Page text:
CLEVELAND -- The Indians knew the 2021 season was going to be one full of challenges. For the first time in a handful of years, the club was entering a huge transitional period, the Opening Day roster was suddenly the youngest in the Majors and the expectation was that the club likely wouldn’t be a fierce competitor in the American League Central.
But that shouldn’t be the case again in 2022, especially with the potential of the starting rotation.
Each time Triston McKenzie toes the rubber, it’s easy to wonder when he might take a step backward. He’s been dominant since his most recent callup from Triple-A Columbus on July 9 and has showed no signs of falling back into the rut he was in at the beginning of the season. That continued right through the Indians’ 3-0 loss to the Twins on Wednesday night at Progressive Field.
“He’s good again,” Indians acting manager DeMarlo Hale said. “The bottom of the order kind of got us over these last two nights, really. The walk became costly, because the hit that followed scored. But you know, you’re talking about him mixing his pitches -- curveballs, fastballs, sliders. He was good again.”
A walk and a stolen base in the top of the fifth inning set Nick Gordon up for an RBI double, marking the lone run the Twins were able to score against McKenzie in his six frames. It was a dramatic improvement from the last time he faced the Twins on May 21, when he permitted six runs in 3 1/3 frames. This time, he gave up the one run on just three hits with one walk and seven strikeouts.
“I feel like they’re a team we’ve played often,” McKenzie said. “I feel like they have very, very good bats throughout their lineup, top to bottom. I feel like they know us as a pitching staff, so I feel like they come out aggressive and that’s kind of their philosophy. We just stuck to our game plan of trying to keep them off balance.”
McKenzie has been able to do exactly that, and not just against the Twins. Over his past four outings, he’s pitched to a 1.00 ERA (three earned runs in 27 innings), giving up no more than three hits in any of those starts. In his last four trips to the rubber, he’s retired 79 of the 92 batters he’s faced, while recording 32 strikeouts with just three walks.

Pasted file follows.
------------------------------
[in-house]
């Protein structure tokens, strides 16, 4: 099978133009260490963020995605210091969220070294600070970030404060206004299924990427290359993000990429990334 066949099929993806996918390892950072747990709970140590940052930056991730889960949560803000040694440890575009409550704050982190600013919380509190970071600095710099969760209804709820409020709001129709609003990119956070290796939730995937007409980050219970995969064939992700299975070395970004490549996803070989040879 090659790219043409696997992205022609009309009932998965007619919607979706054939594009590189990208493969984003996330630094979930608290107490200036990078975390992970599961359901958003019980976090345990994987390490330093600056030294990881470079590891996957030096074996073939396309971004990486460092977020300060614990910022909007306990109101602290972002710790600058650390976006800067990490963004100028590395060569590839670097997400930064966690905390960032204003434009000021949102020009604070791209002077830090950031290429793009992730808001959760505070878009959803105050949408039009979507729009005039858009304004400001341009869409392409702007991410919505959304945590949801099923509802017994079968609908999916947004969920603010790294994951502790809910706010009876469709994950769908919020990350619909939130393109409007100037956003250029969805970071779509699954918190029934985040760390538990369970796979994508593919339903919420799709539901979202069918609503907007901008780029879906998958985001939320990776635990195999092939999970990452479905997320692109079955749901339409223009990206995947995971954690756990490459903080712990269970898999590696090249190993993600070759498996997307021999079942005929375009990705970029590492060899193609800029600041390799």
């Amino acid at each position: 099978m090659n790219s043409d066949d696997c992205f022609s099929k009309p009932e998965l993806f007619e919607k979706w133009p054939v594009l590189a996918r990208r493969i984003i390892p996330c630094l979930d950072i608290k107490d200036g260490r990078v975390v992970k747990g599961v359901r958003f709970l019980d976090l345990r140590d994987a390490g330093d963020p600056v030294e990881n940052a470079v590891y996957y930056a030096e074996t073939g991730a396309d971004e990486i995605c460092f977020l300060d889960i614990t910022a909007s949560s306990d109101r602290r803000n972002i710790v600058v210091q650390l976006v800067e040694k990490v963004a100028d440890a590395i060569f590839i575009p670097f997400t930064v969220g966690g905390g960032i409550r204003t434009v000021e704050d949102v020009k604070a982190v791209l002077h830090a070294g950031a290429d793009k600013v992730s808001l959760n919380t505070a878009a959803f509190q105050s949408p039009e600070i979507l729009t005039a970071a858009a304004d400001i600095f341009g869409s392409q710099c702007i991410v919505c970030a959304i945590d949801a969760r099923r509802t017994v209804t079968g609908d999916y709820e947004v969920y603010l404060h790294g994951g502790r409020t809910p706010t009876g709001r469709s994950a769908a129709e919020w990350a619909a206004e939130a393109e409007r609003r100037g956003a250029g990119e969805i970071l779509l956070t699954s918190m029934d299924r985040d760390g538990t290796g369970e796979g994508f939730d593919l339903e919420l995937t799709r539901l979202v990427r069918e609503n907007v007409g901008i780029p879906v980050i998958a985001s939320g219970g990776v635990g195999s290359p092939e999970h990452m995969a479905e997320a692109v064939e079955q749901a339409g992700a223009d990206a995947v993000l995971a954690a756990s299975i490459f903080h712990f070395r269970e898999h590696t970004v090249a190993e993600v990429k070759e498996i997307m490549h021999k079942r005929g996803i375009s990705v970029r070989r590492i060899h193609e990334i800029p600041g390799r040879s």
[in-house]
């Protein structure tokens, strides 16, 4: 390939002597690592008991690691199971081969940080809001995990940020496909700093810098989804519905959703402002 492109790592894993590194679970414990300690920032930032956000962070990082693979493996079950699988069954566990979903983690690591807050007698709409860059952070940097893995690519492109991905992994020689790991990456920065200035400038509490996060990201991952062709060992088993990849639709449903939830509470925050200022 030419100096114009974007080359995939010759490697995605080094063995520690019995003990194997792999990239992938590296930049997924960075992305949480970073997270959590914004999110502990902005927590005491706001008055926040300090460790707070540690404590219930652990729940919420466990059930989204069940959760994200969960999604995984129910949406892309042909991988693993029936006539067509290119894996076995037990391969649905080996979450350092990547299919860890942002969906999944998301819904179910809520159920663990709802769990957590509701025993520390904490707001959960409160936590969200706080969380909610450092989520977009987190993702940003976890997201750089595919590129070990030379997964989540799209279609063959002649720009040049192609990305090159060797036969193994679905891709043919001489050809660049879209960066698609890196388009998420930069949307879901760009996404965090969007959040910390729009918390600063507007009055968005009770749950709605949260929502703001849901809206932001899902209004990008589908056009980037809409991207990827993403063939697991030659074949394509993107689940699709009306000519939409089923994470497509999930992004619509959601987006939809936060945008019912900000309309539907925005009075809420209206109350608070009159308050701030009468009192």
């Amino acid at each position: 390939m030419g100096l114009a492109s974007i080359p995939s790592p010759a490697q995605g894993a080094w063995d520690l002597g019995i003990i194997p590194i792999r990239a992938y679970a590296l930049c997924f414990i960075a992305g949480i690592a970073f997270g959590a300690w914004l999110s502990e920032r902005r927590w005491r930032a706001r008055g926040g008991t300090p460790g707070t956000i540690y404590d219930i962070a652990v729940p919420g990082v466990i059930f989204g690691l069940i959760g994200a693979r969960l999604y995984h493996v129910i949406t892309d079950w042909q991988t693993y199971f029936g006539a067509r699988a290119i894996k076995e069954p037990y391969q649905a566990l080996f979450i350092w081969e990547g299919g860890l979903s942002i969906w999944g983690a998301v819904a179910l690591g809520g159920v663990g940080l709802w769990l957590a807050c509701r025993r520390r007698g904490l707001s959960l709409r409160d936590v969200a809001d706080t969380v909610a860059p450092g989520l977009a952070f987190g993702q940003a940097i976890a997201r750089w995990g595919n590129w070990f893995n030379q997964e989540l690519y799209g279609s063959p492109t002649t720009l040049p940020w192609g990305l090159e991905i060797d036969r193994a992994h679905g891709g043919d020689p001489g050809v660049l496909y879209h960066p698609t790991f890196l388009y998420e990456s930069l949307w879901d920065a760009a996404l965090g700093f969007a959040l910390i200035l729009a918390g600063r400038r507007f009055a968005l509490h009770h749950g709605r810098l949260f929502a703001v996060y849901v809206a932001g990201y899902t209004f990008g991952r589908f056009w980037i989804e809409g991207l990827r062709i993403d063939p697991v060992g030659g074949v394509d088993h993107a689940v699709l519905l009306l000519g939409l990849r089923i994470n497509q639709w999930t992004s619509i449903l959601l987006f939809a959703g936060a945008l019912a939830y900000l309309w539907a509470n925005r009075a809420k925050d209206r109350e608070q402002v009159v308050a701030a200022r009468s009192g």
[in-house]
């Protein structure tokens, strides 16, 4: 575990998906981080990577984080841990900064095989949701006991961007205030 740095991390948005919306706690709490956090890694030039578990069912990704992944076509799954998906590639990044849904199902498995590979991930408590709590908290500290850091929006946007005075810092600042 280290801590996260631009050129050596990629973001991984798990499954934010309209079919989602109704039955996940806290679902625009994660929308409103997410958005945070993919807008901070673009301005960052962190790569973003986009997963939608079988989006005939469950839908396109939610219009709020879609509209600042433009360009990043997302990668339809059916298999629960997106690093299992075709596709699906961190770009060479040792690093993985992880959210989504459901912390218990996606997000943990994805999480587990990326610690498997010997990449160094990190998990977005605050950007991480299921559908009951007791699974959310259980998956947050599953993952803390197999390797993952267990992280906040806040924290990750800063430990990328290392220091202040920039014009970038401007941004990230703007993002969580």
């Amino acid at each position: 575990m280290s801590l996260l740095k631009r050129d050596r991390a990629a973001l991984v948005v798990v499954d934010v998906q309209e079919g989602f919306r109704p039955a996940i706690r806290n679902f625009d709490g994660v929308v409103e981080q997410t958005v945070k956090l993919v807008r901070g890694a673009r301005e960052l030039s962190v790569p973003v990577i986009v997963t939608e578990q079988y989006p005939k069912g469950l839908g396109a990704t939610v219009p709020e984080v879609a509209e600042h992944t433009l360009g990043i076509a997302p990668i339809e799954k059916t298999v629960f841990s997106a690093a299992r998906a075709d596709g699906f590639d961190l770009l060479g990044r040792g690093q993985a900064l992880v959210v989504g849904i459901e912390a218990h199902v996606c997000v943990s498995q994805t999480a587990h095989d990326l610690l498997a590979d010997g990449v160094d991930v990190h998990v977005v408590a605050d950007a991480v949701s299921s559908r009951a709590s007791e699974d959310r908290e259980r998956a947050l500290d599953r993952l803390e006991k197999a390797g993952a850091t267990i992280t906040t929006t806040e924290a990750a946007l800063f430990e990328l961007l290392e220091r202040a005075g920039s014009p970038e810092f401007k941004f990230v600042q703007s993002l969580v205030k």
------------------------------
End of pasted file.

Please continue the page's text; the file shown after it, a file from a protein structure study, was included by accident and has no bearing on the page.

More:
Of the three hits Minnesota totaled vs. McKenzie, one was by a right-hander (a double from Josh Donaldson), which doesn’t happen too frequently. The Indians righty has held right-handed hitters to a .165 average -- the second lowest among AL starters with a minimum of 200 batters faced, trailing just Shohei OhtanI (.161).
“He was in a really good rhythm,” Twins backstop Ryan Jeffers said. “He’s got a good fastball like [Twins starter] Joe [Ryan] does that plays up higher than the velocity does that he’s showing. And then a good slider and a good curveball. He did a good job of mixing those and keeping him on the edges. Didn’t really throw many pitches in the heart of the plate. He’s able to have success with that.”
With Aaron Civale now back in the rotation and Shane Bieber closing in on a rehab assignment, the dream of a lethal rotation can start coming back together. But the rotation won’t be as effective without an improved offense behind it.
The Indians’ lineup has had its hot streaks this season, but it’s inconsistency was on display once again on Wednesday, as Twins starter Ryan carried a perfect game into the seventh inning. Cleveland has already been no-hit twice this season, excluding a seven-inning hitless game against the Rays. If the Indians can increase their payroll this offseason like they’ve indicated they will, the team’s first focus will be looking for an impact bat to help bring some more balance to the lineup.
But leaning on starting pitching is nothing new for Cleveland, as the club has done exactly that over the last few years. However, because of the injuries and the inexperience on this roster, it wasn’t quite the same in 2021. Now, with McKenzie proving why he’s been one of the team’s highest-touted prospects, the idea of the 24-year-old righty being a No. 4 or 5 starter in 2022 shows that the starting depth is making a tremendous comeback.
“No question,” Hale said when asked if there’s excitement growing about McKenzie’s future. “He has made some adjustments. I mentioned it earlier, it’s not easy for players to kind of go back [to Triple-A] and make some adjustments. He did and came back, he’s not walking people.
“I think you got to divide his season into when he came back and before he went down, and you’ll see the type of pitcher you got to be excited about moving forward.”